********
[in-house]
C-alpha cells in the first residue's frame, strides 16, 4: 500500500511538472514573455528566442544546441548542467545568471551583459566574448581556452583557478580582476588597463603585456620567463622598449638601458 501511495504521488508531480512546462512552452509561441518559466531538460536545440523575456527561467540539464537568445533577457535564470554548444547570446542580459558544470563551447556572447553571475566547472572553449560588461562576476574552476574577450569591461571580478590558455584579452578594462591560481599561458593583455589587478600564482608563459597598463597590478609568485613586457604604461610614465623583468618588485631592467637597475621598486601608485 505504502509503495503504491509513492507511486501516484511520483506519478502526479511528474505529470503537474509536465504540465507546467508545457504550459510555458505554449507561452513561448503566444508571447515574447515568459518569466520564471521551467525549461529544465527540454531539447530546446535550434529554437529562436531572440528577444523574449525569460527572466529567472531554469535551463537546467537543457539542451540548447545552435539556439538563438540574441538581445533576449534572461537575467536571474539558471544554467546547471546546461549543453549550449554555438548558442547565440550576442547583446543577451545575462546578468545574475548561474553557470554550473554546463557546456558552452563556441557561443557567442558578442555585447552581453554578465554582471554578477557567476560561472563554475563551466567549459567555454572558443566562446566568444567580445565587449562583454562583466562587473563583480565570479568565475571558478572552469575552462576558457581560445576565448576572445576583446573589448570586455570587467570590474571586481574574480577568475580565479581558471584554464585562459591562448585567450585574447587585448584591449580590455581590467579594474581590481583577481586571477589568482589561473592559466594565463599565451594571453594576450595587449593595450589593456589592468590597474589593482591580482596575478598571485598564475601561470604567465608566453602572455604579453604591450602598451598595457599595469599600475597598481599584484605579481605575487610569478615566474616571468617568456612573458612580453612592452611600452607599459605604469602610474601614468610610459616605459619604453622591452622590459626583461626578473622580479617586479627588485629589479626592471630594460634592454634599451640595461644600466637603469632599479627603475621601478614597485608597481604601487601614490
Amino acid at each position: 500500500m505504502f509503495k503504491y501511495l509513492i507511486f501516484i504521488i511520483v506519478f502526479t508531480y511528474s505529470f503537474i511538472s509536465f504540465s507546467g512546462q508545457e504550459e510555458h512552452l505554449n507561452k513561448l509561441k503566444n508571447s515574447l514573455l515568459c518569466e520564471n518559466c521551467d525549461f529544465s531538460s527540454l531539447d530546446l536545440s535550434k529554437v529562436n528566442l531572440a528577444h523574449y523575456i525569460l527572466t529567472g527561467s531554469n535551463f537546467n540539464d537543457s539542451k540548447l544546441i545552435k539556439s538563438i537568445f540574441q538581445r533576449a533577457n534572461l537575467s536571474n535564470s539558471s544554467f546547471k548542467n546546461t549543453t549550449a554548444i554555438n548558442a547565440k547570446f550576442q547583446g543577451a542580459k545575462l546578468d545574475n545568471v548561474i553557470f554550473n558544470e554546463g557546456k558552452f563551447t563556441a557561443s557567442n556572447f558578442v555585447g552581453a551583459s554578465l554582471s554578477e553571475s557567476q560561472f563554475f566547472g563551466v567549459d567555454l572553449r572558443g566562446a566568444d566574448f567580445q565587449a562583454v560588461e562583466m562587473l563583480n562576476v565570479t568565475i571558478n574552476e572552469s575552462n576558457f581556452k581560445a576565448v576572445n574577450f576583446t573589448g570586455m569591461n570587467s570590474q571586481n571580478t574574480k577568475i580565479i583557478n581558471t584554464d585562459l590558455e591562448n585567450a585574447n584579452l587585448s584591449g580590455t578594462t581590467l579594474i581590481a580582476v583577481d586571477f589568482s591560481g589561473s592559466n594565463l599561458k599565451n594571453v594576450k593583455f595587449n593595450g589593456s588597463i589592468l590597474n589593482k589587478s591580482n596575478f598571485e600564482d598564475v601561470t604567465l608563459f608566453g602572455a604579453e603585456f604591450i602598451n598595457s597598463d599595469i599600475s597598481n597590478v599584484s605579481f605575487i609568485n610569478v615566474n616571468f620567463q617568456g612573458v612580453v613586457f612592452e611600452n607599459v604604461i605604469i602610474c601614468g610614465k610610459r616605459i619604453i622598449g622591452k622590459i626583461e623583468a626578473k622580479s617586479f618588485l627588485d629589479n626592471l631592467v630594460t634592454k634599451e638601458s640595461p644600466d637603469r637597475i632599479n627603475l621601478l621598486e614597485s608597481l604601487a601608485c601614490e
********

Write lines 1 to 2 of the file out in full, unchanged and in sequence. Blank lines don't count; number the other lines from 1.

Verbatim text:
[in-house]
C-alpha cells in the first residue's frame, strides 16, 4: 500500500511538472514573455528566442544546441548542467545568471551583459566574448581556452583557478580582476588597463603585456620567463622598449638601458 501511495504521488508531480512546462512552452509561441518559466531538460536545440523575456527561467540539464537568445533577457535564470554548444547570446542580459558544470563551447556572447553571475566547472572553449560588461562576476574552476574577450569591461571580478590558455584579452578594462591560481599561458593583455589587478600564482608563459597598463597590478609568485613586457604604461610614465623583468618588485631592467637597475621598486601608485 505504502509503495503504491509513492507511486501516484511520483506519478502526479511528474505529470503537474509536465504540465507546467508545457504550459510555458505554449507561452513561448503566444508571447515574447515568459518569466520564471521551467525549461529544465527540454531539447530546446535550434529554437529562436531572440528577444523574449525569460527572466529567472531554469535551463537546467537543457539542451540548447545552435539556439538563438540574441538581445533576449534572461537575467536571474539558471544554467546547471546546461549543453549550449554555438548558442547565440550576442547583446543577451545575462546578468545574475548561474553557470554550473554546463557546456558552452563556441557561443557567442558578442555585447552581453554578465554582471554578477557567476560561472563554475563551466567549459567555454572558443566562446566568444567580445565587449562583454562583466562587473563583480565570479568565475571558478572552469575552462576558457581560445576565448576572445576583446573589448570586455570587467570590474571586481574574480577568475580565479581558471584554464585562459591562448585567450585574447587585448584591449580590455581590467579594474581590481583577481586571477589568482589561473592559466594565463599565451594571453594576450595587449593595450589593456589592468590597474589593482591580482596575478598571485598564475601561470604567465608566453602572455604579453604591450602598451598595457599595469599600475597598481599584484605579481605575487610569478615566474616571468617568456612573458612580453612592452611600452607599459605604469602610474601614468610610459616605459619604453622591452622590459626583461626578473622580479617586479627588485629589479626592471630594460634592454634599451640595461644600466637603469632599479627603475621601478614597485608597481604601487601614490